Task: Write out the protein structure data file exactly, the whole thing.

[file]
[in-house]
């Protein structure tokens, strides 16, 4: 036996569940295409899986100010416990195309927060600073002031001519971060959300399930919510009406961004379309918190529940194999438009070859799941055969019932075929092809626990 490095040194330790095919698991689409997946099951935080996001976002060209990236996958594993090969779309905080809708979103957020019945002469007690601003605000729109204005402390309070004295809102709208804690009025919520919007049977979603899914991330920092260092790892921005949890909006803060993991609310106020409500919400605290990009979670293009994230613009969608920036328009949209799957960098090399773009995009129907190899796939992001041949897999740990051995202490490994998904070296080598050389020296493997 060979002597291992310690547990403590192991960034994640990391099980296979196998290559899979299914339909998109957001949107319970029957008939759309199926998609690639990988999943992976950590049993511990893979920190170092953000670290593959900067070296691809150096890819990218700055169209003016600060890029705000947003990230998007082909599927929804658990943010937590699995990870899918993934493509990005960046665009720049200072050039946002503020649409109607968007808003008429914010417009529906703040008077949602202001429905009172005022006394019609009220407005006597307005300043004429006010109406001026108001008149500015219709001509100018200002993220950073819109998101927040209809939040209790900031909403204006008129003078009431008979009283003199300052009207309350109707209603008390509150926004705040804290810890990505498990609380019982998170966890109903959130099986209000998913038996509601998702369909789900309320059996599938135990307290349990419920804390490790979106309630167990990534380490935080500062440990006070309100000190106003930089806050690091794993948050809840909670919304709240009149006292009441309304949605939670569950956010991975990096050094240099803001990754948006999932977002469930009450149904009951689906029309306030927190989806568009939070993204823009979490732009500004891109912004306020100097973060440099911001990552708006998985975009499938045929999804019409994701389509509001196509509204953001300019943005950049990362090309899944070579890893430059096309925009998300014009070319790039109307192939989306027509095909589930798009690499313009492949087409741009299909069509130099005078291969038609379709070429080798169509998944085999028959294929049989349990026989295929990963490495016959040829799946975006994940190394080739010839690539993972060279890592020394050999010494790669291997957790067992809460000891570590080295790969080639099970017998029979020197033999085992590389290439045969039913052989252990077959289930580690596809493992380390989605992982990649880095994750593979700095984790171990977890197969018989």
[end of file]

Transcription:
[in-house]
């Protein structure tokens, strides 16, 4: 036996569940295409899986100010416990195309927060600073002031001519971060959300399930919510009406961004379309918190529940194999438009070859799941055969019932075929092809626990 490095040194330790095919698991689409997946099951935080996001976002060209990236996958594993090969779309905080809708979103957020019945002469007690601003605000729109204005402390309070004295809102709208804690009025919520919007049977979603899914991330920092260092790892921005949890909006803060993991609310106020409500919400605290990009979670293009994230613009969608920036328009949209799957960098090399773009995009129907190899796939992001041949897999740990051995202490490994998904070296080598050389020296493997 060979002597291992310690547990403590192991960034994640990391099980296979196998290559899979299914339909998109957001949107319970029957008939759309199926998609690639990988999943992976950590049993511990893979920190170092953000670290593959900067070296691809150096890819990218700055169209003016600060890029705000947003990230998007082909599927929804658990943010937590699995990870899918993934493509990005960046665009720049200072050039946002503020649409109607968007808003008429914010417009529906703040008077949602202001429905009172005022006394019609009220407005006597307005300043004429006010109406001026108001008149500015219709001509100018200002993220950073819109998101927040209809939040209790900031909403204006008129003078009431008979009283003199300052009207309350109707209603008390509150926004705040804290810890990505498990609380019982998170966890109903959130099986209000998913038996509601998702369909789900309320059996599938135990307290349990419920804390490790979106309630167990990534380490935080500062440990006070309100000190106003930089806050690091794993948050809840909670919304709240009149006292009441309304949605939670569950956010991975990096050094240099803001990754948006999932977002469930009450149904009951689906029309306030927190989806568009939070993204823009979490732009500004891109912004306020100097973060440099911001990552708006998985975009499938045929999804019409994701389509509001196509509204953001300019943005950049990362090309899944070579890893430059096309925009998300014009070319790039109307192939989306027509095909589930798009690499313009492949087409741009299909069509130099005078291969038609379709070429080798169509998944085999028959294929049989349990026989295929990963490495016959040829799946975006994940190394080739010839690539993972060279890592020394050999010494790669291997957790067992809460000891570590080295790969080639099970017998029979020197033999085992590389290439045969039913052989252990077959289930580690596809493992380390989605992982990649880095994750593979700095984790171990977890197969018989």